Start with the day trip. Then do a weekend getaway. Then a four day trip. Soon, you’ll be on your way to long vacations with the best company: yourself.
3. Use the Internet for Comfort
Okay, okay. So I know that you can’t always rely on people you see online for giving you the most accurate, unbiased opinions, but looking up people’s experiences REALLY helped me ease into going places by myself. I searched on Youtube for those who traveled to Montreal when I was going (bonus if they were a solo traveler, double bonus if they were a woman) to see how they got around, the things they did, places they stayed. Don’t just rely on the big Youtubers. I find that is where you can run the risk of just getting sponsored videos (not always) and less than honest opinions. For some reason I was really nervous about my accommodations in Montreal. Even with the seemingly hundreds of reviews I read of the hotel, I was still imagining anything that could go wrong – what if it’s dirty? what if it’s infested with rodents? what if the staff is rude? what if, what if, what if. That’s where Youtube came in handy to put me at ease. I was able to find reviews/tours of the place I was staying to put me at ease, even if it was just a little bit. I have two vlogs from my time in Montreal, check out part one and part two.
Instagram can be great for using the “Places” feature to see people’s photos who logged their location. By the way, check out my Instagram here. It can be helpful to see what people thought of a certain places and see pictures taken by actual consumers/customers, and not the highly edited photos the business uses. I am planning a trip for next year and decided to stay in a hostel, to save money and for the experience. I am pretty nervous to stay in a hostel but I looked up the hostel on Instagram from the places feature and it made me pretty excited to get there. So use the internet as a tool to help ease your mind a bit. It helps.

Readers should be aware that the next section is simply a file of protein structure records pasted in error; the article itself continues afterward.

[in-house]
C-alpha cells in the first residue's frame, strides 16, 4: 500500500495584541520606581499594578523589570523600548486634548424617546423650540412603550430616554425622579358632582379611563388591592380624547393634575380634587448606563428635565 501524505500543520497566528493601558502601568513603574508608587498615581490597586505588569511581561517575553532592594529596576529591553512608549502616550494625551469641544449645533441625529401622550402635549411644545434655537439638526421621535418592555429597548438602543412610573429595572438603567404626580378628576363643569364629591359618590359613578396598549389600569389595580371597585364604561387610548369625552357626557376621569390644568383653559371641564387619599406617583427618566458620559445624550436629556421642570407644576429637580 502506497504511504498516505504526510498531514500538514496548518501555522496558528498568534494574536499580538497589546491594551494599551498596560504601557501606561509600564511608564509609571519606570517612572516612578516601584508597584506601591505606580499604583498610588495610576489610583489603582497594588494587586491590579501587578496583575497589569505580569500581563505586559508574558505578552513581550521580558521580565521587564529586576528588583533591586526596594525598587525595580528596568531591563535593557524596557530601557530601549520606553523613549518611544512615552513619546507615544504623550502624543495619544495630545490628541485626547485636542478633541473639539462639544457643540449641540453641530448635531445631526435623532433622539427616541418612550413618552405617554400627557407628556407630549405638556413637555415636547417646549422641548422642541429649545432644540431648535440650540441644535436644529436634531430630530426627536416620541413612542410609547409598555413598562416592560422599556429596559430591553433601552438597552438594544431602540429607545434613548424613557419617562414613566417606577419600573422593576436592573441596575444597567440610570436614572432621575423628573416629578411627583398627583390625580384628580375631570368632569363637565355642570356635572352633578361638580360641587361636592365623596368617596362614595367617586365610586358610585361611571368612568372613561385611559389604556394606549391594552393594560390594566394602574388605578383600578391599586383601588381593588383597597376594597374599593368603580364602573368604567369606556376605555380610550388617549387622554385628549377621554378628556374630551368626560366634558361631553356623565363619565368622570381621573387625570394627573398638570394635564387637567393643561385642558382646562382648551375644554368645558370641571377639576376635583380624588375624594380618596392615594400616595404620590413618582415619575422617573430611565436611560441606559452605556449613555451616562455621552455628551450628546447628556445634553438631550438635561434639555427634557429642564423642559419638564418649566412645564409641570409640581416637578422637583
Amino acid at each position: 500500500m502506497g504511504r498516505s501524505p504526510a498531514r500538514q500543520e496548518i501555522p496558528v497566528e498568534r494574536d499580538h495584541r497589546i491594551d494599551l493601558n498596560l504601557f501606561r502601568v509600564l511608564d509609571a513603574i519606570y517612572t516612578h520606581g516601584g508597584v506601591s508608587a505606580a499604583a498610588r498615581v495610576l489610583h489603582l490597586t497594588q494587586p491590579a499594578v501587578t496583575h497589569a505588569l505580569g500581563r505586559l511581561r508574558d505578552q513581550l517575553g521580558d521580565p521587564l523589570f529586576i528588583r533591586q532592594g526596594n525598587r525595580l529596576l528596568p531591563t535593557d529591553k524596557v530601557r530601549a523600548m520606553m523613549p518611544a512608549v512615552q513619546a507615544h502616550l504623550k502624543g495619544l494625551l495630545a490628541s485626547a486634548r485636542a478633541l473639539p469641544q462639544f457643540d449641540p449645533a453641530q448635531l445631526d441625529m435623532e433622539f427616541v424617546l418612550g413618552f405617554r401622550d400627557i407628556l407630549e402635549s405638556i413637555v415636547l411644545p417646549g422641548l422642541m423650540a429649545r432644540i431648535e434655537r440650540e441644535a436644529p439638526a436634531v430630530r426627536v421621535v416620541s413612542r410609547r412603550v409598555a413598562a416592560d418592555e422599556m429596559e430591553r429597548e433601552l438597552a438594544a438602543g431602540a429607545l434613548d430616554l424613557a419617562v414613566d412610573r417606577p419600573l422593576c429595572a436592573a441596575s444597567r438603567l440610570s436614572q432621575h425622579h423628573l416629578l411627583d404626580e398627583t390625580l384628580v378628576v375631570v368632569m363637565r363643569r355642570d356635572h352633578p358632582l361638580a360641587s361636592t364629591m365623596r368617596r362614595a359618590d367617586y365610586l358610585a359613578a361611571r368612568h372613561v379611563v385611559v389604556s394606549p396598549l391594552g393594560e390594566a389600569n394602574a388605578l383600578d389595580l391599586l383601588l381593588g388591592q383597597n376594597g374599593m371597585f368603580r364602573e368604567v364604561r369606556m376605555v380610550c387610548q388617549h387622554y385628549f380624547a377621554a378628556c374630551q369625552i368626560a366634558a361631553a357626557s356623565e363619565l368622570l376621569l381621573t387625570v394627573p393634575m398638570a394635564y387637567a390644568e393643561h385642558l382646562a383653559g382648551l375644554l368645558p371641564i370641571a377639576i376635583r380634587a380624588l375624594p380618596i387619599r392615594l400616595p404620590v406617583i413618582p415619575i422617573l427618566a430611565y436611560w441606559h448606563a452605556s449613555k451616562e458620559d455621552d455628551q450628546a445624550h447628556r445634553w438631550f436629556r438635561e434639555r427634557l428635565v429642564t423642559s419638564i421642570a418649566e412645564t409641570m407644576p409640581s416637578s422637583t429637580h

4. Leave the Spontaneity Behind
At least in part. You should definitely leave some room to do unplanned activities in your trip. That also brings so much excitement to traveling. However, I know there are plenty of people who pretty much book their ticket and that’s it. They enjoy the spontaneity of figuring out where they will sleep, eat and what they will do. I don’t know if I could ever get to that level. I am a planner at heart and as much as I like to believe I am a free spirit, I also like having a routine or structure. A routine is a security blanket. So for your first solo travels, I would not recommend waiting until you arrive to book your accommodations and I would suggest having at least a skeleton of what you will do each day. You may already feel stressed about being alone, you don’t want to arrive to the hotel you thought you would stay in and find out it’s booked, leaving you to stay in a sketchy motel in a bad part of an unfamiliar city.